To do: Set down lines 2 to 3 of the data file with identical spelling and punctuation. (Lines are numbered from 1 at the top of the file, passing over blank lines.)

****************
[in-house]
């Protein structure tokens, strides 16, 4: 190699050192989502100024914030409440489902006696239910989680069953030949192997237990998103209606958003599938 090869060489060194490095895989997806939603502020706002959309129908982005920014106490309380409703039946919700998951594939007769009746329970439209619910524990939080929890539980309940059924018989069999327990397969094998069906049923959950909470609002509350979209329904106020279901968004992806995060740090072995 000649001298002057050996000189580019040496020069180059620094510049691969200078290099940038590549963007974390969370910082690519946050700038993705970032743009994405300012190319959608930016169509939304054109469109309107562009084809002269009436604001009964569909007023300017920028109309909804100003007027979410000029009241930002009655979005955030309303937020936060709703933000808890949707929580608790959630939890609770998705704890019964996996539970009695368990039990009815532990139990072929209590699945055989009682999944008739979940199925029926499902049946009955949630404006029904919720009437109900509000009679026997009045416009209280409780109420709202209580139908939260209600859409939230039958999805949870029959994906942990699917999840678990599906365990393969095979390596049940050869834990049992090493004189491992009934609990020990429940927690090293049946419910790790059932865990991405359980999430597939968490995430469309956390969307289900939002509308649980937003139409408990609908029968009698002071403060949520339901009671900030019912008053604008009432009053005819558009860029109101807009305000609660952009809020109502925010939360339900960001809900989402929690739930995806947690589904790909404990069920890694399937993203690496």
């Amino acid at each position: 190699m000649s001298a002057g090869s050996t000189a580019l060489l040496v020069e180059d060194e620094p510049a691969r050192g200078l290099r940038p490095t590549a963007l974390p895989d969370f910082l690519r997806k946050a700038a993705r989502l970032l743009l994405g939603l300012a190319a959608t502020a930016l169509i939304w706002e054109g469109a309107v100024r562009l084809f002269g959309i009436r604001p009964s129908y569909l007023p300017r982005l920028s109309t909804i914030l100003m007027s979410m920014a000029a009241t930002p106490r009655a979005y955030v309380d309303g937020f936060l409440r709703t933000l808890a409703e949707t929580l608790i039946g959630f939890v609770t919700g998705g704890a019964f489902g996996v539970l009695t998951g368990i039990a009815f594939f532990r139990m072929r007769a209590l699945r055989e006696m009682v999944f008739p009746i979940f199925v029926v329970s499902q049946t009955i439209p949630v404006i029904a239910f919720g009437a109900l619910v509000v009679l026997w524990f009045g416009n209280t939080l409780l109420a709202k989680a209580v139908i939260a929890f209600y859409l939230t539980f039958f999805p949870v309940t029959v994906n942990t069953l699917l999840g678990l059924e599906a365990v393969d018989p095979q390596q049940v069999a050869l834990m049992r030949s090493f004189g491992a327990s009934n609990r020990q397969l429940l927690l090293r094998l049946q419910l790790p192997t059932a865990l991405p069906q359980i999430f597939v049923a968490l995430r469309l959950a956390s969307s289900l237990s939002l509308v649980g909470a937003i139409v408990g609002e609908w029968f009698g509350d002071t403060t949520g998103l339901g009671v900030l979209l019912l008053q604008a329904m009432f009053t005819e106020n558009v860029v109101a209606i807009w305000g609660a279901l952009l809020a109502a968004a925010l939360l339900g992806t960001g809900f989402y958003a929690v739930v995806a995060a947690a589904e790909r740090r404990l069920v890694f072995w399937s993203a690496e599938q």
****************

């Protein structure tokens, strides 16, 4: 190699050192989502100024914030409440489902006696239910989680069953030949192997237990998103209606958003599938 090869060489060194490095895989997806939603502020706002959309129908982005920014106490309380409703039946919700998951594939007769009746329970439209619910524990939080929890539980309940059924018989069999327990397969094998069906049923959950909470609002509350979209329904106020279901968004992806995060740090072995 000649001298002057050996000189580019040496020069180059620094510049691969200078290099940038590549963007974390969370910082690519946050700038993705970032743009994405300012190319959608930016169509939304054109469109309107562009084809002269009436604001009964569909007023300017920028109309909804100003007027979410000029009241930002009655979005955030309303937020936060709703933000808890949707929580608790959630939890609770998705704890019964996996539970009695368990039990009815532990139990072929209590699945055989009682999944008739979940199925029926499902049946009955949630404006029904919720009437109900509000009679026997009045416009209280409780109420709202209580139908939260209600859409939230039958999805949870029959994906942990699917999840678990599906365990393969095979390596049940050869834990049992090493004189491992009934609990020990429940927690090293049946419910790790059932865990991405359980999430597939968490995430469309956390969307289900939002509308649980937003139409408990609908029968009698002071403060949520339901009671900030019912008053604008009432009053005819558009860029109101807009305000609660952009809020109502925010939360339900960001809900989402929690739930995806947690589904790909404990069920890694399937993203690496």
């Amino acid at each position: 190699m000649s001298a002057g090869s050996t000189a580019l060489l040496v020069e180059d060194e620094p510049a691969r050192g200078l290099r940038p490095t590549a963007l974390p895989d969370f910082l690519r997806k946050a700038a993705r989502l970032l743009l994405g939603l300012a190319a959608t502020a930016l169509i939304w706002e054109g469109a309107v100024r562009l084809f002269g959309i009436r604001p009964s129908y569909l007023p300017r982005l920028s109309t909804i914030l100003m007027s979410m920014a000029a009241t930002p106490r009655a979005y955030v309380d309303g937020f936060l409440r709703t933000l808890a409703e949707t929580l608790i039946g959630f939890v609770t919700g998705g704890a019964f489902g996996v539970l009695t998951g368990i039990a009815f594939f532990r139990m072929r007769a209590l699945r055989e006696m009682v999944f008739p009746i979940f199925v029926v329970s499902q049946t009955i439209p949630v404006i029904a239910f919720g009437a109900l619910v509000v009679l026997w524990f009045g416009n209280t939080l409780l109420a709202k989680a209580v139908i939260a929890f209600y859409l939230t539980f039958f999805p949870v309940t029959v994906n942990t069953l699917l999840g678990l059924e599906a365990v393969d018989p095979q390596q049940v069999a050869l834990m049992r030949s090493f004189g491992a327990s009934n609990r020990q397969l429940l927690l090293r094998l049946q419910l790790p192997t059932a865990l991405p069906q359980i999430f597939v049923a968490l995430r469309l959950a956390s969307s289900l237990s939002l509308v649980g909470a937003i139409v408990g609002e609908w029968f009698g509350d002071t403060t949520g998103l339901g009671v900030l979209l019912l008053q604008a329904m009432f009053t005819e106020n558009v860029v109101a209606i807009w305000g609660a279901l952009l809020a109502a968004a925010l939360l339900g992806t960001g809900f989402y958003a929690v739930v995806a995060a947690a589904e790909r740090r404990l069920v890694f072995w399937s993203a690496e599938q």